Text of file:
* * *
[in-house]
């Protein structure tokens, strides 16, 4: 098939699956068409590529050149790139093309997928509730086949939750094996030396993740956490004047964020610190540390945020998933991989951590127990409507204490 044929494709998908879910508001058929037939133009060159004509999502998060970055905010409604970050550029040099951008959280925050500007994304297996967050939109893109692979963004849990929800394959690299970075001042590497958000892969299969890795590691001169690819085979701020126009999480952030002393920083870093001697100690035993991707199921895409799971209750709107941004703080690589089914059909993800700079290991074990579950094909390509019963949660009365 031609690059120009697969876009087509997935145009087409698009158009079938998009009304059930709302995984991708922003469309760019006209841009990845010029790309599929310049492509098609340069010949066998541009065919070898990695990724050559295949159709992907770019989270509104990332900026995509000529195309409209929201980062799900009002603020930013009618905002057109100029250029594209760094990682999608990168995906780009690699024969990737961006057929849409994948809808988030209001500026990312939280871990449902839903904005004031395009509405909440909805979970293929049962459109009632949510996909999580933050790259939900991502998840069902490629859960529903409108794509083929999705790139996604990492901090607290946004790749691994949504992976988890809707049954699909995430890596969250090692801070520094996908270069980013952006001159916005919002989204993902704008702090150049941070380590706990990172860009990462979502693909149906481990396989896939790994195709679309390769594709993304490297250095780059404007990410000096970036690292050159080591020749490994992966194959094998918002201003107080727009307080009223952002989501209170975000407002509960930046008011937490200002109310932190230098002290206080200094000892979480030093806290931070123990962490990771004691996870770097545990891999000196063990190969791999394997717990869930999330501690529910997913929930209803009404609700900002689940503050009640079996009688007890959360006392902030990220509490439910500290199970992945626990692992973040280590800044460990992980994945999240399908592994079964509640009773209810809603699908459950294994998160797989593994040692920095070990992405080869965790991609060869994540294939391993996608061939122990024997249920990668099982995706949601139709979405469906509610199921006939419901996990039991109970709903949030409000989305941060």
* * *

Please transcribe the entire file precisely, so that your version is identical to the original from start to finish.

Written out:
[in-house]
């Protein structure tokens, strides 16, 4: 098939699956068409590529050149790139093309997928509730086949939750094996030396993740956490004047964020610190540390945020998933991989951590127990409507204490 044929494709998908879910508001058929037939133009060159004509999502998060970055905010409604970050550029040099951008959280925050500007994304297996967050939109893109692979963004849990929800394959690299970075001042590497958000892969299969890795590691001169690819085979701020126009999480952030002393920083870093001697100690035993991707199921895409799971209750709107941004703080690589089914059909993800700079290991074990579950094909390509019963949660009365 031609690059120009697969876009087509997935145009087409698009158009079938998009009304059930709302995984991708922003469309760019006209841009990845010029790309599929310049492509098609340069010949066998541009065919070898990695990724050559295949159709992907770019989270509104990332900026995509000529195309409209929201980062799900009002603020930013009618905002057109100029250029594209760094990682999608990168995906780009690699024969990737961006057929849409994948809808988030209001500026990312939280871990449902839903904005004031395009509405909440909805979970293929049962459109009632949510996909999580933050790259939900991502998840069902490629859960529903409108794509083929999705790139996604990492901090607290946004790749691994949504992976988890809707049954699909995430890596969250090692801070520094996908270069980013952006001159916005919002989204993902704008702090150049941070380590706990990172860009990462979502693909149906481990396989896939790994195709679309390769594709993304490297250095780059404007990410000096970036690292050159080591020749490994992966194959094998918002201003107080727009307080009223952002989501209170975000407002509960930046008011937490200002109310932190230098002290206080200094000892979480030093806290931070123990962490990771004691996870770097545990891999000196063990190969791999394997717990869930999330501690529910997913929930209803009404609700900002689940503050009640079996009688007890959360006392902030990220509490439910500290199970992945626990692992973040280590800044460990992980994945999240399908592994079964509640009773209810809603699908459950294994998160797989593994040692920095070990992405080869965790991609060869994540294939391993996608061939122990024997249920990668099982995706949601139709979405469906509610199921006939419901996990039991109970709903949030409000989305941060």